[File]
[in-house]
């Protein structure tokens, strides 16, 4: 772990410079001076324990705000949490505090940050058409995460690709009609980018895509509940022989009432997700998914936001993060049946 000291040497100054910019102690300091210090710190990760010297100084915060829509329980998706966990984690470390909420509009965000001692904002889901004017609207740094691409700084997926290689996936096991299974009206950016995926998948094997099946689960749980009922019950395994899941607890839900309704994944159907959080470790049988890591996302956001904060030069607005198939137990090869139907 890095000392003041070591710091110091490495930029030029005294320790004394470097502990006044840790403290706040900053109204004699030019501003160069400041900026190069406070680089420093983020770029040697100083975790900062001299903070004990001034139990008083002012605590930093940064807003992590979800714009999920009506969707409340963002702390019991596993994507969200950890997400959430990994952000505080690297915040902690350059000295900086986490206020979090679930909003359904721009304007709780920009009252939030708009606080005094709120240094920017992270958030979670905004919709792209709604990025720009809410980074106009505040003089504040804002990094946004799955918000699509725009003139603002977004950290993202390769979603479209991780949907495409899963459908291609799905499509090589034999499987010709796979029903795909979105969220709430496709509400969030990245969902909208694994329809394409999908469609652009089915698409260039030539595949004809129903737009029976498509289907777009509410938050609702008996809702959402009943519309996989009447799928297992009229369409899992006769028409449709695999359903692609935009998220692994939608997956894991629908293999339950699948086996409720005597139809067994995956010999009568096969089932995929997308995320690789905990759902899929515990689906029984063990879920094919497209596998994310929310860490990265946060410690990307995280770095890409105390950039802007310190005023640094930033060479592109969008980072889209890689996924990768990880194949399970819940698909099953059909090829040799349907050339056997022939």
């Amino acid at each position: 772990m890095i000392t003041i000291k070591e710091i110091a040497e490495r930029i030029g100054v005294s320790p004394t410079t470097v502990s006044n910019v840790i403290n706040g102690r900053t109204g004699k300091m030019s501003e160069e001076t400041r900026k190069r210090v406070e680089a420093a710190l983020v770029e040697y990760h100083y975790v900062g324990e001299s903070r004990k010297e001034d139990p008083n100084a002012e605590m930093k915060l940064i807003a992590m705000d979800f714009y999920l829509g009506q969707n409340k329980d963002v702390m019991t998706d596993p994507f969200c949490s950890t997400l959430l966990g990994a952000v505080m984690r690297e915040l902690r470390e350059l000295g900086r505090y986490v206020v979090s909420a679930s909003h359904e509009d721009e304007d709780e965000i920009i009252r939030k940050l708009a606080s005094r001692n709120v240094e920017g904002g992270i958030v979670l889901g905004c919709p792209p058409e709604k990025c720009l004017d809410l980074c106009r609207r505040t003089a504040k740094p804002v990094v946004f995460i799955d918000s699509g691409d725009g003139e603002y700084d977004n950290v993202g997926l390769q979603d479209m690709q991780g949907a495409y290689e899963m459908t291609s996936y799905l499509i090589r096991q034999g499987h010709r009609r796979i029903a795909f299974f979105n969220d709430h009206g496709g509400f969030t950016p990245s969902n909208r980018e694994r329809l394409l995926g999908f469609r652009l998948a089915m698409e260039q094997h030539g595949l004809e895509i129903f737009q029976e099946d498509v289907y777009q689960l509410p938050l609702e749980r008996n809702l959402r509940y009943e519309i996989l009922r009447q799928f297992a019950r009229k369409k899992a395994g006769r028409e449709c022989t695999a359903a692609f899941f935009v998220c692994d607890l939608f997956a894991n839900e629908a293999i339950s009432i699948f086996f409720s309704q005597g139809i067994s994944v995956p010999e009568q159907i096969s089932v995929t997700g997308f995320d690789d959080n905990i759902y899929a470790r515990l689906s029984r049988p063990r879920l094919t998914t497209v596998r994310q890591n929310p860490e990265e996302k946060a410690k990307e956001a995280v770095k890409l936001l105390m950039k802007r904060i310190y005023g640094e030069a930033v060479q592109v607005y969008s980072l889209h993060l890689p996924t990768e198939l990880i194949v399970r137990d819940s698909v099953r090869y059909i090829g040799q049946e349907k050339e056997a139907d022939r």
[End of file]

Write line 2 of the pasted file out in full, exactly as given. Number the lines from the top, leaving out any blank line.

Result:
């Protein structure tokens, strides 16, 4: 772990410079001076324990705000949490505090940050058409995460690709009609980018895509509940022989009432997700998914936001993060049946 000291040497100054910019102690300091210090710190990760010297100084915060829509329980998706966990984690470390909420509009965000001692904002889901004017609207740094691409700084997926290689996936096991299974009206950016995926998948094997099946689960749980009922019950395994899941607890839900309704994944159907959080470790049988890591996302956001904060030069607005198939137990090869139907 890095000392003041070591710091110091490495930029030029005294320790004394470097502990006044840790403290706040900053109204004699030019501003160069400041900026190069406070680089420093983020770029040697100083975790900062001299903070004990001034139990008083002012605590930093940064807003992590979800714009999920009506969707409340963002702390019991596993994507969200950890997400959430990994952000505080690297915040902690350059000295900086986490206020979090679930909003359904721009304007709780920009009252939030708009606080005094709120240094920017992270958030979670905004919709792209709604990025720009809410980074106009505040003089504040804002990094946004799955918000699509725009003139603002977004950290993202390769979603479209991780949907495409899963459908291609799905499509090589034999499987010709796979029903795909979105969220709430496709509400969030990245969902909208694994329809394409999908469609652009089915698409260039030539595949004809129903737009029976498509289907777009509410938050609702008996809702959402009943519309996989009447799928297992009229369409899992006769028409449709695999359903692609935009998220692994939608997956894991629908293999339950699948086996409720005597139809067994995956010999009568096969089932995929997308995320690789905990759902899929515990689906029984063990879920094919497209596998994310929310860490990265946060410690990307995280770095890409105390950039802007310190005023640094930033060479592109969008980072889209890689996924990768990880194949399970819940698909099953059909090829040799349907050339056997022939």